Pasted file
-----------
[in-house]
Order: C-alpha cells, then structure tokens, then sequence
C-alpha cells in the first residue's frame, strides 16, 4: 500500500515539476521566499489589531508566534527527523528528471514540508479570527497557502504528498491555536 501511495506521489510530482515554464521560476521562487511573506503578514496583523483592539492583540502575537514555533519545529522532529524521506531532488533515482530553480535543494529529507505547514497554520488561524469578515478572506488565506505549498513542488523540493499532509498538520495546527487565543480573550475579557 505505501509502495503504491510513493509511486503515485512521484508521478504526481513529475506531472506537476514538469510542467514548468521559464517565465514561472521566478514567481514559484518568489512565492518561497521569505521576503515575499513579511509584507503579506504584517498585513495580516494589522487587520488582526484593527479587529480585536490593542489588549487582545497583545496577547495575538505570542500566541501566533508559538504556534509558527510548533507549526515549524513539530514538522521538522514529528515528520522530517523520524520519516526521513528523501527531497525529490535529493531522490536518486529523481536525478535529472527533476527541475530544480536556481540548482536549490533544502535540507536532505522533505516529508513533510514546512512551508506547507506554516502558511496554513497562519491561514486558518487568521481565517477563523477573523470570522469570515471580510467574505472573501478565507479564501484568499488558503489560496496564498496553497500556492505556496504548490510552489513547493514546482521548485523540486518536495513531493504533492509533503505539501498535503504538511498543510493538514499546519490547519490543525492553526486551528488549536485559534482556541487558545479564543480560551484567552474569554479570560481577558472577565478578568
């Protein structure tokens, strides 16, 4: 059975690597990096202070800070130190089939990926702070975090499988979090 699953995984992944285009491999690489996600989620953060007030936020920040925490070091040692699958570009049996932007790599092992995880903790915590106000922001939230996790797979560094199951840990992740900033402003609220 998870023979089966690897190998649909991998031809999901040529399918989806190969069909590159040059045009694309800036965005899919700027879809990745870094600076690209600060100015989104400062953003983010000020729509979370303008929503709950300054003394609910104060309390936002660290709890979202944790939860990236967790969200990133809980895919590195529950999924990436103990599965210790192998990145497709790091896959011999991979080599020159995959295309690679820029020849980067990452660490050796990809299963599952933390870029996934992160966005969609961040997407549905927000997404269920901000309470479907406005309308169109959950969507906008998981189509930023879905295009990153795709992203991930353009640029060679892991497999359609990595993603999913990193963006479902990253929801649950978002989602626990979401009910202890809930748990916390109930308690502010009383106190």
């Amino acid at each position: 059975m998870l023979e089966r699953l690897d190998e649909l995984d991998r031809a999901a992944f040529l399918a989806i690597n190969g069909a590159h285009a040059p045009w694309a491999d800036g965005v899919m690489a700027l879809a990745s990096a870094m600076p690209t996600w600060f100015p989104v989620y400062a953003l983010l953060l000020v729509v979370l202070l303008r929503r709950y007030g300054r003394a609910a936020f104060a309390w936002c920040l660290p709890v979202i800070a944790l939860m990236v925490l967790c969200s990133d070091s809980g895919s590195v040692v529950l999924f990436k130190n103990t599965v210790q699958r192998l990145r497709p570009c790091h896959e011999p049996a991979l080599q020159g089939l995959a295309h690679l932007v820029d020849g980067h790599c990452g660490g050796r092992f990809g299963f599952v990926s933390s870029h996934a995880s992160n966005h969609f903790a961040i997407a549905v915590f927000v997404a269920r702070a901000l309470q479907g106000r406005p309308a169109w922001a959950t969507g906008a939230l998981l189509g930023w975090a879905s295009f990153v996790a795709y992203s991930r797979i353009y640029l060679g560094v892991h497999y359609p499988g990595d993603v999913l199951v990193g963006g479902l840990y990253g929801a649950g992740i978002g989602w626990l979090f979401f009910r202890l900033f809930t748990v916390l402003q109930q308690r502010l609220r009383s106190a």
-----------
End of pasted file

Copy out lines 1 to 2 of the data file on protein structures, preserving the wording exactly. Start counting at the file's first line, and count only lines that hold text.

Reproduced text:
[in-house]
Order: C-alpha cells, then structure tokens, then sequence